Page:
South Africa: Wessa – The Real State of the Environment

by Feb 24, 2012Wildlife News

South Africa performs dismally in a global environmental public health and ecosystem vitality assessment. A report which has just been released by Yale University and Columbia University in collaboration with the World Economic Forum and the Joint Centre of the European Commission has painted a very disturbing picture of the effectiveness of environmental management in South Africa.

The report assessed 132 countries and ranked them according to the Environmental Performance Index (EPI) which essentially tracks both environmental public health as well as ecosystem vitality against ten policy categories:

· Environmental Burden of Disease

· Biodiversity and Habitat

· Water (effects on human health)

· Forestry

· Air Pollution (effects on human health)

· Fisheries

· Air Pollution (ecosystem effects)

· Agriculture

· Water Resources (ecosystem effects)

· Climate Change

South Africa was ranked 128 and was recognized as one of the countries with the fastest rate of environmental decline. The twenty two indicators that were used in the assessment highlight glaring concerns, and ones which require urgent intervention. All of the concerns identified in the assessment correlate to ones that have been identified by WESSA (The Wildlife and Environment Society of South Africa) and are part of our core focus areas.

What is also problematic is that South Africa is recognized as having some of the most progressive environmental legislation on the planet and yet, as this study shows, the implementation of this legislation seems to be woefully inadequate. We can no longer ignore the fact that a degrading environment has direct impacts on human health and well being.

The study reaffirms WESSAs position that humans cannot survive without the life support systems provided for by the natural environment. If the government wishes to make the greatest impact on the lives of its people it needs to secure these environmental systems and their service provision.

We cannot expect to attain a better score when the majority of the country’s water systems are compromised; we continue to have a fossil fuel driven energy regime; our natural ecosystems are being transformed at an ever accelerating speed and there is a disconnect between social upliftment programmes and environmental management.

The trend also flies in the face of international accords that South Africa is signatory to: In 2010, South Africa signed the Convention on Biodiversity which committed us to halving the current rate of biodiversity loss. If, as a country, we are to meet this target; significant effort and resources will be required.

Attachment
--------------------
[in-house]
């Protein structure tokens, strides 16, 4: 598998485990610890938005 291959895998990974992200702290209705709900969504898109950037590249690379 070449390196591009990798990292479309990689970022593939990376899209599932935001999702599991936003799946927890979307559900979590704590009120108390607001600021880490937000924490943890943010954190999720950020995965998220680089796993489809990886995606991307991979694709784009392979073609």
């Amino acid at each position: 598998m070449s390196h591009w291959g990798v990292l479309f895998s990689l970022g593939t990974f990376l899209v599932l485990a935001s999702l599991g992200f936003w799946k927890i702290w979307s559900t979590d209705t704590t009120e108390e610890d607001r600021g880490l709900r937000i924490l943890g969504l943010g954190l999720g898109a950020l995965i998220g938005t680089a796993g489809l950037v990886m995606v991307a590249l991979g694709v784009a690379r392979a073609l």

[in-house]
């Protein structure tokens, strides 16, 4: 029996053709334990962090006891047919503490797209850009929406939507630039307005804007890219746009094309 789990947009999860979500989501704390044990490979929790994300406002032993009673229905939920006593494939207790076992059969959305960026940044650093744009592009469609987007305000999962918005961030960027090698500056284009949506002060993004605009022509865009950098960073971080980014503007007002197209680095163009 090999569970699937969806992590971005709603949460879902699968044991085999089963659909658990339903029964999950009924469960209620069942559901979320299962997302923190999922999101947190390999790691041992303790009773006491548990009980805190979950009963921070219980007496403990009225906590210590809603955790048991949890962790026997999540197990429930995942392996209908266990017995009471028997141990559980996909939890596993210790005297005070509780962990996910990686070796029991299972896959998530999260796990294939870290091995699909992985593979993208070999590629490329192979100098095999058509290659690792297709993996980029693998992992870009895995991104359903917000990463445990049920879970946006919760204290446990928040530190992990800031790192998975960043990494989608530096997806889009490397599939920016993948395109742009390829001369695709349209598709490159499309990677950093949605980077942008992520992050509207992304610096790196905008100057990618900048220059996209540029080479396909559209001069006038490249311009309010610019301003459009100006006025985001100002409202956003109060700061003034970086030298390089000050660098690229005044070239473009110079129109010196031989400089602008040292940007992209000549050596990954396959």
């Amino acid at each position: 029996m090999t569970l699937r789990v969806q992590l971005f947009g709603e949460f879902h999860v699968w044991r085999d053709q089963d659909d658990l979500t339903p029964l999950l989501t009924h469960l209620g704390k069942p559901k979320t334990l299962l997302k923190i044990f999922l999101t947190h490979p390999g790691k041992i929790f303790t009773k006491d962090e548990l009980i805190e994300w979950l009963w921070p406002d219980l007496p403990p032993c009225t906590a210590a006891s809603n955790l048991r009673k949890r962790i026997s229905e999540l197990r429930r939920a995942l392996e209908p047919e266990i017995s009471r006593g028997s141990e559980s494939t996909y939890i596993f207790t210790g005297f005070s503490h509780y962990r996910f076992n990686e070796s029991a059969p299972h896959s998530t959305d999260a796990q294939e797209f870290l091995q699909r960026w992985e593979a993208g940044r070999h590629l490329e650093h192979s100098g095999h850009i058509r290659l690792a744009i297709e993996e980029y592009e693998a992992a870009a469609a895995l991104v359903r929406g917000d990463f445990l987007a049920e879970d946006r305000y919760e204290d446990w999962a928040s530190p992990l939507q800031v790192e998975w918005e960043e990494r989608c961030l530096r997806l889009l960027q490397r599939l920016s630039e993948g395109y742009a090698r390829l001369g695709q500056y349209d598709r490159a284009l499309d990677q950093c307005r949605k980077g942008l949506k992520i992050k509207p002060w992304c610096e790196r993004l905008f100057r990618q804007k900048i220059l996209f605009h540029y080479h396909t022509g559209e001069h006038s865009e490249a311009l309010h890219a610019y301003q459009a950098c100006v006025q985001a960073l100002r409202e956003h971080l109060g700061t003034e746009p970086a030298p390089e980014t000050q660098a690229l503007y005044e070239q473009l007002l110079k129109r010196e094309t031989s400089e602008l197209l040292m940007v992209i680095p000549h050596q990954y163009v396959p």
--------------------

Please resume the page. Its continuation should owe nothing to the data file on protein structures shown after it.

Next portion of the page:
Though WESSA trusts that the issues raised in this study are taken seriously by government, WESSA believes that it highlights the need for new ways of thinking to address complex ecological systems.

This new way of thinking should seek to strengthen dialogue and working relationships between science, society and government for a strengthened participative democracy.

One of the ways to achieve this is through large scale social change and bold leadership in order to turn the tide on the degradation of our environment. A step in this direction is the establishment of a unique government/civil society partnership: the South African Local Government Sector Education and Training Authority (LGSETA) has recognized WESSA as an Institute of Sectoral or Occupational Excellence (ISOE). This comes as a result of an assessment of the skills and capacity in the environmental sector that recognized a significant shortfall, particularly at a local level. WESSA, together with the LGSETA, will help capacitate local government by developing and implementing courses that address biodiversity, waste, water and sanitation – the very issues on which the trend analysis was based. WESSA recognizes that human capacity development is key to achieving longterm change.

This change is not unrealistic. If other countries such as such as Azerbajan, Albania and even Egypt have been able to significantly improve their ranking, why can’t South Africa?

See Report:

Contact: Garth Barnes
Director of Conservation
Tel: +27 11 462 5663
Cell: + 27 82 459 6454